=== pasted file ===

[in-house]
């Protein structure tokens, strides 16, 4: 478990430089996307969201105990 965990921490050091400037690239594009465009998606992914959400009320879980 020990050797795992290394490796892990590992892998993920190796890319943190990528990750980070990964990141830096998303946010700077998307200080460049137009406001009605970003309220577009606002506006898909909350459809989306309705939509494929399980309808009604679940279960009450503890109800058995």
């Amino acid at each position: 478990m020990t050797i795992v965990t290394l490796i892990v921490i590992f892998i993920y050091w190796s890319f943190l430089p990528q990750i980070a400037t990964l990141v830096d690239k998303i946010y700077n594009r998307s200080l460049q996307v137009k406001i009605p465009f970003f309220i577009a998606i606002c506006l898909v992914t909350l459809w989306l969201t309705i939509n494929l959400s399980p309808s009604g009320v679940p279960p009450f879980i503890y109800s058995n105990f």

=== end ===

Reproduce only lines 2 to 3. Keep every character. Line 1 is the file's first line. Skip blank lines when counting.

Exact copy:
């Protein structure tokens, strides 16, 4: 478990430089996307969201105990 965990921490050091400037690239594009465009998606992914959400009320879980 020990050797795992290394490796892990590992892998993920190796890319943190990528990750980070990964990141830096998303946010700077998307200080460049137009406001009605970003309220577009606002506006898909909350459809989306309705939509494929399980309808009604679940279960009450503890109800058995």
């Amino acid at each position: 478990m020990t050797i795992v965990t290394l490796i892990v921490i590992f892998i993920y050091w190796s890319f943190l430089p990528q990750i980070a400037t990964l990141v830096d690239k998303i946010y700077n594009r998307s200080l460049q996307v137009k406001i009605p465009f970003f309220i577009a998606i606002c506006l898909v992914t909350l459809w989306l969201t309705i939509n494929l959400s399980p309808s009604g009320v679940p279960p009450f879980i503890y109800s058995n105990f």